The canyon was very dry as was expected, but it was amazing to see some of the plants in bloom and even sending out new shoots. There is no irrigation in the canyon except for a trickle of runoff that runs down the middle, so these plants have only had those scant inches of rain that fell in late September, early October. The California Fuschia (Epilobium canum) on the left was spectacular and the Lemonadeberry (Rhus integrifolia) on the right was putting out new growth everywhere.
A few of the plants were looking very sad and dry and dead or dormant, especially the lupine (Lupinus longifolius) which will have to reseed itself if it is to come back. The Bladderpod (Isomeris arborea) was also looking pretty bad, but it will come back as soon as it gets some water. All the sages have gone to seed as has the Coyote Bush (Baccharis pilularis) which was absolutely covered with fuzzy white seed pods ready and waiting to be dispersed by the wind.
Other plants like this California Bush Sunflower (Encelia californica) were in an in-between stage—very dry but both flowering and seeding. California Buckwheat (Erigonum fasciculatum) and Coast Goldenbush (Isocoma menziesii) fell in this category also. Another amazing plant was the Cliff Aster (Malocathrix saxatilis) which has sprung up profusely along the wide swath along the left side of the canyon that was cleared due to fire regulations. The aster, with its small daisy-like flowers, thrives in disturbed areas and there were new plants everywhere. How do they do that with no water?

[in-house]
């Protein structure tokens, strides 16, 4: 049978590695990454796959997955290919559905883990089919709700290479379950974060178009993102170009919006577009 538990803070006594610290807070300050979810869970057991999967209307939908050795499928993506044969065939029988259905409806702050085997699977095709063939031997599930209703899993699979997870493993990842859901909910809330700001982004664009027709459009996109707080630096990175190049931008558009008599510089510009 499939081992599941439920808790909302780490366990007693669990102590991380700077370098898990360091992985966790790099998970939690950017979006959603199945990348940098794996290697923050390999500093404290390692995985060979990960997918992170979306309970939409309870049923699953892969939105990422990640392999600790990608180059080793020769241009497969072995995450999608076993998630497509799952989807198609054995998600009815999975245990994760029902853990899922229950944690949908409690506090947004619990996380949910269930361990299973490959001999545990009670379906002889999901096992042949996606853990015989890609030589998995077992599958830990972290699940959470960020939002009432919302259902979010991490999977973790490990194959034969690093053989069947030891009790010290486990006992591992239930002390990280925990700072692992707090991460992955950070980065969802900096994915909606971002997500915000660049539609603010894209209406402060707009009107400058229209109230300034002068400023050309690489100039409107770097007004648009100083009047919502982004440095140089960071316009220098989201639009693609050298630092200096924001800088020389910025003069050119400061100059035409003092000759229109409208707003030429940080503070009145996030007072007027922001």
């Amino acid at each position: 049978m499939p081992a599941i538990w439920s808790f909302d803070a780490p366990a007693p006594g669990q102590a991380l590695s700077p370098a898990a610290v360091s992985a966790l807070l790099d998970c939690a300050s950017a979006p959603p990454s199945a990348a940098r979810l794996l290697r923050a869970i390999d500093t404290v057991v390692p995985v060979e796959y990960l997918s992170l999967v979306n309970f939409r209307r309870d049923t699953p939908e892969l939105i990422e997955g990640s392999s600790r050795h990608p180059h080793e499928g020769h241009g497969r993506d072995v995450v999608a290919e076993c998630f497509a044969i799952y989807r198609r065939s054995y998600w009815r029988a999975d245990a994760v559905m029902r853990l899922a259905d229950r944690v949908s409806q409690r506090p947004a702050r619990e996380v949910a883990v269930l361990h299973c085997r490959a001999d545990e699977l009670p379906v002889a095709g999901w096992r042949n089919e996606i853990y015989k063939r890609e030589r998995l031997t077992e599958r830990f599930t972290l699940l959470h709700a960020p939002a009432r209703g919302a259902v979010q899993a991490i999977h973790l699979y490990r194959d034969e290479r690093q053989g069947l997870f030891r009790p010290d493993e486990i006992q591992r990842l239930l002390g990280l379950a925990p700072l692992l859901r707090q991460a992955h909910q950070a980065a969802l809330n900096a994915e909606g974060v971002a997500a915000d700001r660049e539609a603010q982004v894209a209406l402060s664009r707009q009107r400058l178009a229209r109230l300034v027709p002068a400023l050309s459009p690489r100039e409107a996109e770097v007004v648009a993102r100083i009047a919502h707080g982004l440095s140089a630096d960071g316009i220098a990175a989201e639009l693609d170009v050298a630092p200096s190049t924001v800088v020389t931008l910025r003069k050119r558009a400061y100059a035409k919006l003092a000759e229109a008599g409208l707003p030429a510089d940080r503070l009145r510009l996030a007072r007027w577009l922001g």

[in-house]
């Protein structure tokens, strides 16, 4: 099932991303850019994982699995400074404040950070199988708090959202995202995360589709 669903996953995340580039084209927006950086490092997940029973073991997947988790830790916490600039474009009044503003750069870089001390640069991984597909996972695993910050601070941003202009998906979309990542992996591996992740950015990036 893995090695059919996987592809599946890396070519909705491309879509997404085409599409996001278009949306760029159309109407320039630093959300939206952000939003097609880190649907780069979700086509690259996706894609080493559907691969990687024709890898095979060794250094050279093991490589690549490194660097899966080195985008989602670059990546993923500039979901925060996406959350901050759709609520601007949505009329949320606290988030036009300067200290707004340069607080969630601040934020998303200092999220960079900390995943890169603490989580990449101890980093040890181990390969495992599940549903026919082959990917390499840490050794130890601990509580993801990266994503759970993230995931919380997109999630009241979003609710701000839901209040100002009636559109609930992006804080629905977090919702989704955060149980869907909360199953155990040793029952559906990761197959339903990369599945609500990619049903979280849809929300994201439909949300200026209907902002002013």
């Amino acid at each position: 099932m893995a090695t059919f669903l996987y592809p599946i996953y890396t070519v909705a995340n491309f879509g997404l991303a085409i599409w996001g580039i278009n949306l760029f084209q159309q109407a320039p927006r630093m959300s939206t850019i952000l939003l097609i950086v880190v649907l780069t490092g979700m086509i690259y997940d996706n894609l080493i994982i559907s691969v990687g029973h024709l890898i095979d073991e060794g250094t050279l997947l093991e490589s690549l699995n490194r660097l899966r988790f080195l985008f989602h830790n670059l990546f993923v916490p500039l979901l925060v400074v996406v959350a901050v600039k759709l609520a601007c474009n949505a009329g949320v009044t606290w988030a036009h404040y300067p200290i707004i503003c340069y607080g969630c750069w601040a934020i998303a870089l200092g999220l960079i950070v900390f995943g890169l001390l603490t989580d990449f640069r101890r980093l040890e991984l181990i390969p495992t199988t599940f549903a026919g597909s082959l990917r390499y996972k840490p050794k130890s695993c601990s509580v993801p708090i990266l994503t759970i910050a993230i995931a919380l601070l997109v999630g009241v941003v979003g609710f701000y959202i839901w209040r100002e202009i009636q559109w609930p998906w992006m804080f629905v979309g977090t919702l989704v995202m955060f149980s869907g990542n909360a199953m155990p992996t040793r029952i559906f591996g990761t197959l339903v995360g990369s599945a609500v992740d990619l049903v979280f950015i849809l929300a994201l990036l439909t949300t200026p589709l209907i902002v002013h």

After finishing our walk, I headed over to Pt. Vicente where there is a lighthouse and an Interpretive Center and the reason for my visit, a well-tended native plant garden. I wanted to have a look at their sages because I was still not sure I had identified the black and purple sages correctly in the canyon. As luck would have it, when I arrived there was a group of volunteers from the California Native Plant Society busy at work weeding and pruning in the garden. Here was my chance to get information from the experts and they happily obliged. Two women in particular spent a lot of time talking to me, looking at the photos I had with me, and explaining things about the plants of the canyon and Palos Verdes in general. I had indeed mixed up the black and purple sages and will set that right for our next walk through the canyon.